Is all this political talk damaging SFN?


(Carl Alban) #1

There seems to be quite a bit of tension recently on the SFN with people nipping away at each other.

Should subjects like politics be avoided in the interests of forum harmony?


(Shirley Morgan) #2

No Carl I didn’t, the Title, was the point, followed by your further comment and question. Therefore my previous reply today stands, because the topic came up again in today’s list of discussions, so I answered in light of other recent political events over last few months. Perhaps ADMIN either don’t mind political discussions or prefer they stop?



I don’t see a whole lot of other new Discussions recently, it has been the Holiday period anyway, or else members have gone underground in groups!



The French called them The Resistance! I prefer to be thought of as a Freedom Fighter and agree with Peters comment.


(Peter Bird) #3

What would be the point of any public forum on whatever subject if viewpoints couldn't be freely exchanged ? We shouldn't dodge issues in the name of politese and PC surely ?

Je suis Charlie as long as it doesn't intentionally offend.


(Carl Alban) #4

I think you missed my point.


(Shirley Morgan) #5

Not if you are interested in protecting YOURS & ALL OUR EXPAT LONGTERM Democraticic rights in thé curent European polital and économic climate!!!


(Peter Bird) #6

Interesting viewpoint.

https://urbantimes.co/2014/06/the-european-question-do-you-know-your-euro-advocates-from-your-eurosceptics/


(Peter Bird) #7

There has and always will be an anti-EU element in every party. Worrying thing for the pro euros is the size of the UKIP vote.


(Jane Williamson) #8

I am not forgetting Roger, it would be gerrymandering of the worst sort, just like the Scottish referendum which denied the vote to Scots living outside Scotland.

There is also a movement to deny a vote to those living in the UK from the EU.

I have never felt so discriminated against since I moved to France!


(Mike Kearney) #9

I find it hard to think of a valid reason for an expat to vote to leave the EU. So it should be in the interest of any party (with the exception of UKIP) to allow us to take part in the referendum.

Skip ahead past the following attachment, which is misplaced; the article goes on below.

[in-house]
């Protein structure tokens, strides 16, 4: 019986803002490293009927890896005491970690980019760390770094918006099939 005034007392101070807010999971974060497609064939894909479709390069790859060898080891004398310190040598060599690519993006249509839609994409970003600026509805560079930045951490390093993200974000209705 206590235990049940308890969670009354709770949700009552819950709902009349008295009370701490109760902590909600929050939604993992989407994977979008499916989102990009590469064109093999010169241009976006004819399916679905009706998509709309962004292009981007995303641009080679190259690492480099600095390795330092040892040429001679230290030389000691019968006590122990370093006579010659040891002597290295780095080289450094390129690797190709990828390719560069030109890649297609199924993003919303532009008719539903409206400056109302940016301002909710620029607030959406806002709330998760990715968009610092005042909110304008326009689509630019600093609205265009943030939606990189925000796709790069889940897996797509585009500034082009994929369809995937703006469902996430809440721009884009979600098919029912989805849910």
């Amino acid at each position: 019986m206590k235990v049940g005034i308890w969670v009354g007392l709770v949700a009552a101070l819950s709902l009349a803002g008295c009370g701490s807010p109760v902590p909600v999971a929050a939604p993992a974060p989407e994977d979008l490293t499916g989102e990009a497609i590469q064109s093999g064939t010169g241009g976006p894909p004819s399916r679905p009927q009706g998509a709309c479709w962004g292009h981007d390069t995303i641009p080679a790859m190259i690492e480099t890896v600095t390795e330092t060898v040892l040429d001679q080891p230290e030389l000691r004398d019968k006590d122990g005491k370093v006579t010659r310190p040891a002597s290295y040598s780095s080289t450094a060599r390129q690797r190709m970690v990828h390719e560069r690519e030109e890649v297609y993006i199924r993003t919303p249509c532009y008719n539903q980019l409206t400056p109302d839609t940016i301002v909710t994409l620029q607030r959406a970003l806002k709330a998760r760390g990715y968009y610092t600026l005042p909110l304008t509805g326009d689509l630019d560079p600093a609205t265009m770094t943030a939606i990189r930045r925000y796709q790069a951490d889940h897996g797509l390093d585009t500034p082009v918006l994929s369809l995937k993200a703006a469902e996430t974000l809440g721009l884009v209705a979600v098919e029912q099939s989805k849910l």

(Brian Milne) #10

It appears, at least a report in the Indy last week was saying, is that the balance between those for and against expat participation is fairly equal. It is part of the manipulation of the vote by Europhobes in my opinion.


(Roger Boaden) #11

Jane, don't forget many Tory MPs do not want Expats to have a vote in any referendum. The Private Members' Bill attempt specifically excluded voters outside the UK. So, in addition to seeeking support for the abolition of the 15year rule, we also need no exclusion for Expats. Tory 'getouters' fear the Expat vote, and they will also oppose changes to the 15 year rule!


(Shirley Morgan) #12

Yes I’ll be emailing mine before long, but as only UKIP MP, i don’t hold out too much hope of support, although given his current opinion on Farage and the party infighting that looks to be on its way, he may surprise me!

With all the other political goings on this last week, Jim Murphy resigning as Scottish Labour leader and having a go at Scottish union boss, I can see another Battle of Culloden a comin!


(Peter Bird) #13

Any port in a storm Shirley !


(Shirley Morgan) #14

Didn’t know you were gay!


(Shirley Morgan) #15

Peter, Tried and failed, clicked on it, opened in a blank space with no way to copy! Must be this silly iPad again - not me this time.


(Shirley Morgan) #16

:slight_smile:


(Shirley Morgan) #17

No never had the bow, when it was longer ringlets!


(Mike Kearney) #18

I seem to remember that the UK found all sorts of excuses for not joining the Euro, though it would have suited a lot of business people. Commitment means joining in and making it work, not standing on the sidelines saying "I told you so!" America doesn't love us, they only need us to help legitimize their military adventures around the world. Our neighbors are in Europe and they want to be our friends. Why are we so suspicious of their motives?


(Jane Williamson) #19

Shirley, like you I regard myself as a British European. I don’t see Treaty changes being on the cards, but there are plenty of other points of view up for negotiation.

I have written to my newly elected Conservative MP to remind him of the promise to change the 15 year rule and that needs to be changed to enable those whom it affects the most to take part in any Referendum.


(Peter Bird) #20

The problem for me regarding UK and the EEC/EU is the lack of committment. Maggie tried to negotiate a better deal and probably succeeded to a certain extent but UK governments haven't really ever felt a part of the EU instead preferring to live on the fringes thus not being able to take advantage of the full benefits like the French have always tried to do. The French seem to know how to 'milk' the system to get the most out of it and they are considered as europeans whereas the UK seem to be seen as almost part-timers aways wanting to retain their British identity. Nothing wrong with being British though it does seem to instill a sense of 'us and them' in the great european partnership.

The 'English' and 'British' thing isn't unique to France Shirley. I know American friends who have the same problem with the use of the national identification. They use the word England when they actually mean GB in general. I've even heard US politicians make the same error !